Kenneth C. Thomson Jr. has dedicated the majority of his life to studying and preserving local history. He received the Citizen of the Year award from Sumner County Publications on Friday in Gallatin, Tennessee. As a freelance historian and genealogist, Thomson has been the go-to source for everything and everybody related to Sumner County history with the ability to answer off the top of his head specific questions, citing names and dates. Late state historian Walter Durham once said that Thomson knows more about “Sumner County people than anybody.” You can read more about Kenneth Thomson and his award in... Continue reading
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I had a great time this past weekend when I attended the annual conference of the Guild of One-Name Studies, held in Ashford, Kent, England. I also was invited to speak at the conference. This organization, affectionately referred to as GOONS, is based in England but has more than 2,600 members around the world. Indeed, they are very serious genealogists. Founded in 1979 in Britain, the Guild is widely recognised as a centre of academic excellence in one-name studies. A one-name study is a project researching facts about a surname and all the people who have held it, as opposed... Continue reading
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CeCe Moore, Dr. Tim Janzen, and others are organizing a brand-new conference that sounds like it should be a winner. The Institute for Genetic Genealogy is the new organization that will produce the 2014 International Genetic Genealogy Conference, to be held August 15-17 in Washington, DC at the National 4-H Youth Conference Center. An outstanding group of genetic genealogists and population geneticists have agreed to speak at this conference. Representatives from all of the major genetic genealogy companies have agreed to give presentations. Dr. Spencer Wells, who heads the National Geographic Genographic Project, will be the keynote speaker. A significant... Continue reading
Library and Archives Canada has seen a lot of internal turmoil in the past year or two. Some of the problems were described in my earlier articles. You can find those articles by starting at http://goo.gl/B469KJ. New leadership has now been announced and the new Librarian and Archivist of Canada will (hopefully) bring stability to the agency. The following was written by the Office of the Minister of Canadian Heritage and Official Languages: Minister of Canadian Heritage and Official Languages Shelly Glover today announced the appointment of Guy Berthiaume as Librarian and Archivist of Canada for a term of five... Continue reading
It appears that Iceland joined NATO for purely practical reasons. It has no army and is unable to defend itself. It does have a very small Coast Guard that could never stop an invasion. Instead, Iceland depends upon NATO for its defense. The US Air Force used to maintain aircraft at Keflavík (I used to help support that effort when I was in the US Air Force and was stationed in Labrador, Canada, and maintained encrypted communications lines to Keflavík) but the US forces left years ago. Wikipedia notes, "According to the Global Peace Index [at http://en.wikipedia.org/wiki/Global_Peace_Index ], Iceland is the most peaceful country in the world, due to its lack of armed forces, low crime rate, and high level of socio-political stability."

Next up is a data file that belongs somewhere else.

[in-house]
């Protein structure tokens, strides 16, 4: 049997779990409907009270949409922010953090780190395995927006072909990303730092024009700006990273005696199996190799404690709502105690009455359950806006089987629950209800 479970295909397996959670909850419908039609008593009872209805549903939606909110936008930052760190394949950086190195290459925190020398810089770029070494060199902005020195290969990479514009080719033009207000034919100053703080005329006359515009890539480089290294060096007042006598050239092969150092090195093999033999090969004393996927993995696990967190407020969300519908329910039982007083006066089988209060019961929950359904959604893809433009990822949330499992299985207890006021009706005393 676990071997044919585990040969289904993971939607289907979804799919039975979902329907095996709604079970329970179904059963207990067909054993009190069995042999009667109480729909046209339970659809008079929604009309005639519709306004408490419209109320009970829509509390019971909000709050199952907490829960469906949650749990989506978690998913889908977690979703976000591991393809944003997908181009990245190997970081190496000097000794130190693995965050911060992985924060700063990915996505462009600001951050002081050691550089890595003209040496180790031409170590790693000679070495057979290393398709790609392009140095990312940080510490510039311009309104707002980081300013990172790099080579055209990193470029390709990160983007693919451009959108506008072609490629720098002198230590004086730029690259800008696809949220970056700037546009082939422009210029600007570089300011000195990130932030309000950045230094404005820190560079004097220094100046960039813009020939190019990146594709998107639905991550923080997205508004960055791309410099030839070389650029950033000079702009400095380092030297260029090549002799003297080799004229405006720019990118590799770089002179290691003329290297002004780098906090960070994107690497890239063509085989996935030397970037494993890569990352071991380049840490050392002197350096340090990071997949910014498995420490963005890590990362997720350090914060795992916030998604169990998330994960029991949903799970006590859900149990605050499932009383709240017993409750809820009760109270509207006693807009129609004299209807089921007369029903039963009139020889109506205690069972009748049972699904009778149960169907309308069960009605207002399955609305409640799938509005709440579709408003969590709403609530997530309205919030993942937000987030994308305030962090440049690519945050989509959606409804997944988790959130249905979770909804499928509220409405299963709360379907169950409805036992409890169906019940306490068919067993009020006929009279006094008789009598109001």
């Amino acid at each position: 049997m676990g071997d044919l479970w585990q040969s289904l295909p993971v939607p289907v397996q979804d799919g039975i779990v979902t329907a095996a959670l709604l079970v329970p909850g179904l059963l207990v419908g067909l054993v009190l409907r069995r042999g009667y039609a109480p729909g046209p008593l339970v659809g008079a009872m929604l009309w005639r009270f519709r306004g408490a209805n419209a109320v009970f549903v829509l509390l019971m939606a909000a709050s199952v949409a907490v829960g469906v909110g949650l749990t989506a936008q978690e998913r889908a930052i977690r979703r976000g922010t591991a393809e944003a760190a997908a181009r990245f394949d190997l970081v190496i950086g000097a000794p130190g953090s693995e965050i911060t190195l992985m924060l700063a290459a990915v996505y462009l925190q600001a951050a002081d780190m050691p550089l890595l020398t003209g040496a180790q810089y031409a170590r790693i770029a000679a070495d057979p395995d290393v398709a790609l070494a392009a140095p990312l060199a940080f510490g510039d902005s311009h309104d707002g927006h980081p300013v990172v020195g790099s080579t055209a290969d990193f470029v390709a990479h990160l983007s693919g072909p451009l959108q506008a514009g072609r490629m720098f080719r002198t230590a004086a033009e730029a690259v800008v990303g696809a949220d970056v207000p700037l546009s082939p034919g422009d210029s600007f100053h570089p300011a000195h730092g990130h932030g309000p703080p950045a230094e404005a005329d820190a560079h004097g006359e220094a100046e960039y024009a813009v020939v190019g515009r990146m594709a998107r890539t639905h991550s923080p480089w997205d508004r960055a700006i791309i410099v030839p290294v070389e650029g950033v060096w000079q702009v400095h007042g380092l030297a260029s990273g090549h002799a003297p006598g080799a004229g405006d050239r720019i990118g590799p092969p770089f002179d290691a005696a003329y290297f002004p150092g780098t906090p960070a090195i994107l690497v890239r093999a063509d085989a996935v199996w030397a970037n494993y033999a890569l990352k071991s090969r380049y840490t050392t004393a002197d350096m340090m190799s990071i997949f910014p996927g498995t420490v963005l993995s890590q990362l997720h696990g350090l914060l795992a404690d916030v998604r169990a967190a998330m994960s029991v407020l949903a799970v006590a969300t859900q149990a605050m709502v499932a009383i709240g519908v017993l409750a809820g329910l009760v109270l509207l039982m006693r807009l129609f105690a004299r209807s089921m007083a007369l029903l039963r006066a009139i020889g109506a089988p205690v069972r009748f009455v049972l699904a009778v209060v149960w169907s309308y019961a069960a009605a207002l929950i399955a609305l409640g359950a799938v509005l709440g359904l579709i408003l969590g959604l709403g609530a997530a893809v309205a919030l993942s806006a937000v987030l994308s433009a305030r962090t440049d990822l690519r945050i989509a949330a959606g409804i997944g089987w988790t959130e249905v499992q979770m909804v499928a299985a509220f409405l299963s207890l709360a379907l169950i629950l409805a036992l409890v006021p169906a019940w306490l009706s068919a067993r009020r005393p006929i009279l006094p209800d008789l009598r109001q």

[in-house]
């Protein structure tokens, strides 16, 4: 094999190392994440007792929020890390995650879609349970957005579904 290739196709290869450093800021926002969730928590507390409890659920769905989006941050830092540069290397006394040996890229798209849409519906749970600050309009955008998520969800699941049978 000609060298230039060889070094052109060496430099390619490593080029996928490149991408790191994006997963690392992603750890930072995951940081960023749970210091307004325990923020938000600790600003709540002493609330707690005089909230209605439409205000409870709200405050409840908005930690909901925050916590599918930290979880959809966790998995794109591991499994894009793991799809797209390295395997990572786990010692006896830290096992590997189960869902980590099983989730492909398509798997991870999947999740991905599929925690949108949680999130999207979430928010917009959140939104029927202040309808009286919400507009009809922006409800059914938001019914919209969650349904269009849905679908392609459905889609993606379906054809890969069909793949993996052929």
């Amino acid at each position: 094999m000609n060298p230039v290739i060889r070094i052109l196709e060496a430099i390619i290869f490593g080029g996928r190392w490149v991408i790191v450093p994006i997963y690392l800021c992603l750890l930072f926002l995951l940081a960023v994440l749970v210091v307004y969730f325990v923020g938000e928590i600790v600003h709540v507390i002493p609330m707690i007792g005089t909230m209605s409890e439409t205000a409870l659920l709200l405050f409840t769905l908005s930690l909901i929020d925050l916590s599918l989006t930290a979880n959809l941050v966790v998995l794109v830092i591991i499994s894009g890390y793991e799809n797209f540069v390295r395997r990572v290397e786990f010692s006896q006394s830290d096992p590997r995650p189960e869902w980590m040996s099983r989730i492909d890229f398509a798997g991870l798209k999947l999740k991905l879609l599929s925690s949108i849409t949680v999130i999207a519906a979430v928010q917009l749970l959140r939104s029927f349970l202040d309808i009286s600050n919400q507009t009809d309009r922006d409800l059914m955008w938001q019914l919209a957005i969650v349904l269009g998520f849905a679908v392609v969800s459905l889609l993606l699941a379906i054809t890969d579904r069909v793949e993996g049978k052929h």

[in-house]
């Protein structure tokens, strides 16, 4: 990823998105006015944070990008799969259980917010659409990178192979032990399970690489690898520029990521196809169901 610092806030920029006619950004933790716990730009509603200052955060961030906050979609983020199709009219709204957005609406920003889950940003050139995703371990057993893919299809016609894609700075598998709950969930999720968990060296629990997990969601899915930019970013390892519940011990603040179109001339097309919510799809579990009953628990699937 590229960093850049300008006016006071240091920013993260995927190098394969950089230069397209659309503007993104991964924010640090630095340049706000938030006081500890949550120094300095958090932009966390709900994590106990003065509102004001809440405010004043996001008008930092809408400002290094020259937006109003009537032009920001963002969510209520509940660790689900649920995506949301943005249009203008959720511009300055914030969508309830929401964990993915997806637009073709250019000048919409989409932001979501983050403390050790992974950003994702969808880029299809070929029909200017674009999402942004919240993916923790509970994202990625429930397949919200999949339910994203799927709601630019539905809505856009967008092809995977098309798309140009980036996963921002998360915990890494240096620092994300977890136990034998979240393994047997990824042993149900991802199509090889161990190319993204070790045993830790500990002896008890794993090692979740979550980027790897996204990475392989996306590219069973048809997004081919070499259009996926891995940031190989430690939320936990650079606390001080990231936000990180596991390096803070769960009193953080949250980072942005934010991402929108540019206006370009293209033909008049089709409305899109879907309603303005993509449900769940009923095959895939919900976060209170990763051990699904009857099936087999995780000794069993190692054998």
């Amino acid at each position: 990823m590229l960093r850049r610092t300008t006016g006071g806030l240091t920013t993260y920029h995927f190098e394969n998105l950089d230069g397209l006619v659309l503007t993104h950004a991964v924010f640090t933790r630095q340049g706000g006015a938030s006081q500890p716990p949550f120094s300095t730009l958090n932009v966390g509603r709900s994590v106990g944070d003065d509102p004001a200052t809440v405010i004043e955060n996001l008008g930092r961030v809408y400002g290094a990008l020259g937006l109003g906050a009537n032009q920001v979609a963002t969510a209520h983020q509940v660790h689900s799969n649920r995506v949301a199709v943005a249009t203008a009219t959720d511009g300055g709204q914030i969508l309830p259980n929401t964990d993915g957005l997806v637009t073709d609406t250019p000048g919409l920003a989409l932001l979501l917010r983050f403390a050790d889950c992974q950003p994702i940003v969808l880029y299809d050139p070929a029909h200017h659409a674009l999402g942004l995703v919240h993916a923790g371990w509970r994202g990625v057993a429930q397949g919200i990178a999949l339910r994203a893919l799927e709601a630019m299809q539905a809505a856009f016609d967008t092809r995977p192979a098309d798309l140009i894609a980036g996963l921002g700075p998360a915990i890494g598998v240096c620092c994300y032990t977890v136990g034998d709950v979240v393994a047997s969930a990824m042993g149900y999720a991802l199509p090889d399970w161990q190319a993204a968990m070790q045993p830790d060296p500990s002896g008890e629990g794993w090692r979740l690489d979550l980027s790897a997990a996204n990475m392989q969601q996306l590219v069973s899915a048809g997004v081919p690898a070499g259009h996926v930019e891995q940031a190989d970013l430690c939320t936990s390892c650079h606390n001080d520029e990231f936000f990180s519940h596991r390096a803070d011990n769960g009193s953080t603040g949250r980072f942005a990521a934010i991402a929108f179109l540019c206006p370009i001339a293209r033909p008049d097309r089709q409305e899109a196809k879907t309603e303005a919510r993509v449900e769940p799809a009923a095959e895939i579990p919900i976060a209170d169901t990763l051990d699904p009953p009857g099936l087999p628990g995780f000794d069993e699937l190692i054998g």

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This isn't about genealogy but I found it interesting. I don't like snooping by a government or by identity thieves or by rip-off artists. All are equally evil, in my opinion. Several websites, mobile apps, and desktop programs offer encrypted services that keep your communications safe from prying eyes. One that impressed me recently is Unseen.is. The ".is" in the address stands for Iceland. Unseen.is based in Iceland and all its servers are located there as well. Iceland is a country that has very strict data privacy laws to help protect your information. Historically, Iceland has always refused to cooperate... Continue reading
Carousel is designed for use only with photos.
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1,400 employees, a 10 petabyte (10 quadrillion bytes) database with 13 billion structured and unstructured records going back to the 1300s, a number that grew by 1.2 billion documents in 2013. That's impressive but then add in a paying subscriber base of 2.7 million people around the world who generate an average of 75 million searches a day on the company's various Websites, including Ancestry.com, MyFamily.com, FamilyTreeMaker.com and Genealogy.com. In addition, the AncestryDNA database currently has DNA from more than 300,000 people, who get information on which of the 26 regions of the world their ancestors came from. To determine... Continue reading
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Here is an interesting article about the genealogy of Stephen Colbert who will replace David Letterman next year as host of CBS’s the Late Show: http://goo.gl/uWZVIJ. Seven out of eight of Colbert’s great-grandparents are documented as being of Irish descent. Continue reading